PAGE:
Almost, I pushed you off the chicken coop roof but pulled you back. Maybe that was the secret to winning you: ever after you associated me with the thrill of adrenaline and the near-miss. If my time right now—this brain tumor—is a near miss, we will count ourselves blessed. And we who know Jesus are blessed even when circumstances say otherwise. We’re blessed to know a love without fear. Blessed to know the kindness of family and friends. To know a peace that passes all understanding. To know forgiveness. God perfected our love for one another and He continues to be perfect. We wore Genesis around our necks long before we believed it. I lost my half of the mizpah, but not the man. Thank God, not the man. And now I keep Genesis in my heart where I can never lose it. It’s crowded in my heart these past few weeks. My head is like a spotlight, showing me all the things I love in the world.

As kids, we spent many nights on the phone talking until my ear hurt. Even when we were far apart traveling separate journeys, we knew a closeness that defied miles. I have a feeling that now, in the waiting room, you feel farther apart than ever before. That’s why I made you this, to bring us a little bit closer. See this picture of us? In my best, most God-trusting place, I see us here again. You’ve been God’s best gift to me, and I love the family we’ve made together. See you soon.

 

And He said to them … truly I say to you, if you have faith the size of a mustard seed, you will say to this mountain, “Move from here to there,” and it will move; and nothing will be impossible to you. – Matthew 17:20

 

 

Personal Journey

Stuff’s Broken Philosophy

I am living out the age-old stumbling block: how can a good God allow bad things to happen? The question becomes so much more interesting when you add two little words: …to me? God, how can You let a brain tumor happen to me? Because when it happens to someone else, we can justify it by saying perhaps somewhere deep down where only God can see, they deserved it. Or we just shake our heads and figure it’s too complex an equation. So long as our stuff’s not broken, we have neither the time nor the inclination to be philosophers.

Now I am faced with the question as to why my good God would allow me to go through this. I confess: the idea of a Sawzall going through my skull does not appeal to me. (That’s authorial minimizing. Truth is, I’m quite terrified.) People keep calling me brave, and while I think they’re kind, they are mistaken. I am a woman on a train. I can’t get off. My train is taking me to a destination I dread. While the train speeds onward, I can move about my “cabin” doing things like dishes and homeschooling. Sometimes, like yesterday, friends join me. We paint together and laugh and remember good times. I am so distracted with their love, I forget my destination. Then they leave. I look out the window. There it is again, my head.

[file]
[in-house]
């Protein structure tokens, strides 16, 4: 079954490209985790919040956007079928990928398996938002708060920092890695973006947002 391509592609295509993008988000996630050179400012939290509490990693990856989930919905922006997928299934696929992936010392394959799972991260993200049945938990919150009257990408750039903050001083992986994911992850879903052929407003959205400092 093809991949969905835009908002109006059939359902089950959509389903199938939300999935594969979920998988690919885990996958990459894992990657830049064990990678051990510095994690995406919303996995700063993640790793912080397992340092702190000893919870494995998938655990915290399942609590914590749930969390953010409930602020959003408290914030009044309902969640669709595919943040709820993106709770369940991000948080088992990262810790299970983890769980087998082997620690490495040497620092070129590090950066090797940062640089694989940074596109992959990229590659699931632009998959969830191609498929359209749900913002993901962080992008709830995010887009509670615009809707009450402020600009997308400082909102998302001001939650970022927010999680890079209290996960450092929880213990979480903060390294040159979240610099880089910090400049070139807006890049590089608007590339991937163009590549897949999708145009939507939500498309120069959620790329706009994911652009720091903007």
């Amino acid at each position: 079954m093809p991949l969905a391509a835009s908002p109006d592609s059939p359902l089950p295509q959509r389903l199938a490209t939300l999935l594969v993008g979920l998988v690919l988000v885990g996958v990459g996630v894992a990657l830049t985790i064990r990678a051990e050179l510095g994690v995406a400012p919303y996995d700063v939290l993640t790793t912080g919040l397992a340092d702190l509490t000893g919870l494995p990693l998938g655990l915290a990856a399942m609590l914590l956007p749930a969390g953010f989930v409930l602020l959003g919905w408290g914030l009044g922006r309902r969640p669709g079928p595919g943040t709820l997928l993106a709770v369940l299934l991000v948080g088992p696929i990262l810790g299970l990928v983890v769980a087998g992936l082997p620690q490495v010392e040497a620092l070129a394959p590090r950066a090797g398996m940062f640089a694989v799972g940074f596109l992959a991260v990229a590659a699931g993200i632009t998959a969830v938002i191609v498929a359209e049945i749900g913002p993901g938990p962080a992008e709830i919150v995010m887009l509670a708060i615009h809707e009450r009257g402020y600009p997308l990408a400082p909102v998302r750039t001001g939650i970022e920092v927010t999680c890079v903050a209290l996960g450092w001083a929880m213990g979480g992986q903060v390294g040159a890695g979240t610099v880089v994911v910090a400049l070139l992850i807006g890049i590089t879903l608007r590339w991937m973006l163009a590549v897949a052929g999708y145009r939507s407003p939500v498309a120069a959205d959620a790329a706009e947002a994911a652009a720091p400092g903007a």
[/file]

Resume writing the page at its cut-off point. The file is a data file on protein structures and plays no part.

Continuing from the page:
There is no brave in things like this. There is no choice, except to trust God laid these tracks and built this train. I ask God to make me fearless. He just keeps the engine moving. He directs me to His Word. He loves me through His people. Each day I receive encouragement. Notes, flowers, verses, meals, prayers, presents—even a song. Two sweet souls gave us a pre-surgery celebration: dinner and a night away. All these acts hug me. God, He holds me. But as of today, He has not administered a spiritual barbiturate. In my present fear, I trust God loves me.

Just yesterday I had a concern. I learned that after a craniotomy, most people can only sleep sitting up. Laying flat puts too much pressure on the skull. One person wrote that she slept in her La-Z-Boy for months. I thought about how much trouble I have sleeping right now, with a whole head. A new fear began to take hold: I have no La-Z-Boy. I mentally screamed and immediately searched Craigslist. I may have prayed. I don’t remember.

Even used, recliners are pricey. I gave up on the idea of one, gave myself my usual pep talk that making do never killed a person. A few hours later, a friend showed up with a plastic bottle full of cash. “Someone was praying over this money and felt God wanted you to have it,” she told me. “I’m sure you can use it for something.”

Here was my recliner money. Arranged before I even knew I needed it.

So how can a good God allow me to go through this? He goes with me. At each step there is a small sign confirming I am not alone, that an orchestration is happening beyond my comprehension. And this morning I got another sign I’ll save for my next post. I leave you with this: plumb yourself as if stuff’s broken. Ask God to show Himself to you. We are so good at distracting ourselves from what really matters until what really matters is threatened.

 Look at the birds of the air, that they do not sow, nor reap nor gather into barns, and yet your heavenly Father feeds them. Are you not worth much more than they?   Matthew 6:26